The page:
Many parents don't realise it but the more toys your child has, the less they will play. By decreasing the number of toys in your home, you are effectively increasing their attention span, problem-solving skills, and imaginative play.
If you're looking around your home and find yourself knee-deep in toys that don't spark joy, here are some easy and effective ways to curtail the collection and keep only what many child development experts recommend:
The 20-toy rule.
You've probably heard of it before, and some may have even laughed out loud at the idea (including myself until last year), but it's the best way of reducing clutter and helping children appreciate the value of their toys.
In a bid to tame your toy collection, ask your kid to choose 20 toys that they enjoy and give the rest away or donate them to your local charity shop, preschool or refuge centre.
Buy open-ended toys.
Open-ended toys foster imagination and can be used and played with in many different ways, meaning kids aren't bound to one form of play. For example, wooden blocks provide endless opportunities from counting, sorting and balancing all while igniting creativity and exploration as they build colourful creations like towers, bridges and other imaginative things.
Introduce toy rotation.
Toy rotations help keep your kids toys available to them at a manageable level. You simply chose a small selection of toys for your kids to play with and put away the rest. Every couple of weeks or even months you then swap the current toys for the ones you have stored away for them to play with. It's pretty genius if you ask me.
Make books accessible.
Anytime is a good time to share a book or a story, and they take up less space than most toys on the market. Books spark your child's imaginations and stimulate curiosity, so it makes sense to create a cosy corner in your home where books are freely accessible. Reading promotes brain development, builds vocabulary and the more you read to your child, the more knowledge they absorb.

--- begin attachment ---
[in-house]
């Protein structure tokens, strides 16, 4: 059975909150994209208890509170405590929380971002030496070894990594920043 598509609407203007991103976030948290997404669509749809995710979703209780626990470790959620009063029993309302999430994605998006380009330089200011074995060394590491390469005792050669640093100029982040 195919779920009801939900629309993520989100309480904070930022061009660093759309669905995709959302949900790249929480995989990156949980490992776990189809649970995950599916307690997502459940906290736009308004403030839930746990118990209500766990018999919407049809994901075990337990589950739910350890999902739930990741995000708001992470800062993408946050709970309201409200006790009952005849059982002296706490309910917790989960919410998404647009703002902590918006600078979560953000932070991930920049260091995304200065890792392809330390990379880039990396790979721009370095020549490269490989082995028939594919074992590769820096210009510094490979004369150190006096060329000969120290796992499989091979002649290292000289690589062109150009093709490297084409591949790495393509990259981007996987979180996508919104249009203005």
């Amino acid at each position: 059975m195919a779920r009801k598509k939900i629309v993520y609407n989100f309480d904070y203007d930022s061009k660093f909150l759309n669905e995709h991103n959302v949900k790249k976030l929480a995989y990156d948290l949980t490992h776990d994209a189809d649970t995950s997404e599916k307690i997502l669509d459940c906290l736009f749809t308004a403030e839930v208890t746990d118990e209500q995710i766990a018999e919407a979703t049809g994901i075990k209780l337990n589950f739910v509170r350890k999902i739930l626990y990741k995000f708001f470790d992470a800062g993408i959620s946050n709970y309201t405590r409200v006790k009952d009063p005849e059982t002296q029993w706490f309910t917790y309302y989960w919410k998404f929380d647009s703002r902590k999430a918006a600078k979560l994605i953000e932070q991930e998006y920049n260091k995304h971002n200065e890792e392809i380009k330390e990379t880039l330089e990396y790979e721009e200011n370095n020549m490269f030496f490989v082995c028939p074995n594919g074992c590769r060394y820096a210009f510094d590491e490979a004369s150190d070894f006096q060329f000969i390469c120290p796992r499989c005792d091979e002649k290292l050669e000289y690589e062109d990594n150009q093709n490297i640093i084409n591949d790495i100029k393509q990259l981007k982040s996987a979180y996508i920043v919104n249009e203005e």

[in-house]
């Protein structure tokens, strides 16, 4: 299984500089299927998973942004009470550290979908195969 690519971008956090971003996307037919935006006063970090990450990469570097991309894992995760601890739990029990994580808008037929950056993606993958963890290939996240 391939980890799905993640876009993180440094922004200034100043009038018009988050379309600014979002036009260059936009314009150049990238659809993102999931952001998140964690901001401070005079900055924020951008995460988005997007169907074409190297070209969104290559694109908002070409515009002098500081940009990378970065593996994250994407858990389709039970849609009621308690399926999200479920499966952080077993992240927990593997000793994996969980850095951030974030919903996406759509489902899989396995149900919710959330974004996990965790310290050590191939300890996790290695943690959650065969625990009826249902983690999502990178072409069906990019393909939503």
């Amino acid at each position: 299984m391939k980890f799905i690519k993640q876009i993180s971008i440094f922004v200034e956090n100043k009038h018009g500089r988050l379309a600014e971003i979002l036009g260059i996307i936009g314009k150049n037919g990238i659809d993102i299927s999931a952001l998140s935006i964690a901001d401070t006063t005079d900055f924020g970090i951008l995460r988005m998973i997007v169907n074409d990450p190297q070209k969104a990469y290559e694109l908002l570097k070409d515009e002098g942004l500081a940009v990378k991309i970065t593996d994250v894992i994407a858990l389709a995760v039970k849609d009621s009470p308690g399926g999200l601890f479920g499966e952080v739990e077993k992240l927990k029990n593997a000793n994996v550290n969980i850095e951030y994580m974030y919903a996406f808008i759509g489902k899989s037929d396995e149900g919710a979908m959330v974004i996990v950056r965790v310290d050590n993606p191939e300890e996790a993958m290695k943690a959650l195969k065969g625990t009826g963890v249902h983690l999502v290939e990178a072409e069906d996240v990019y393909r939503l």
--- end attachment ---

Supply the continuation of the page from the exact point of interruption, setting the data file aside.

Buy fewer toys.
Ban spontaneous plastic purchases when out and about with the kids. Another way of curbing the avalanche of unwanted junk is to introduce fiver parties where you ask guests not to buy a present but instead to put a fiver in a card so your child can put it towards a more significant gift. Or around Christmas time implement the four gift rule where you only buy your child something they want, something to wear, something they need and something to read.
Make better choices.
And finally, instead of worrying about your child having the latest must-have things, think about how it will benefit you and your family. Does it encourage creative thinking? Will it enhance their social and emotional skills? Will it set the stage for pretend play? If not, curb it like the rest of the toys in your home that don't spark joy.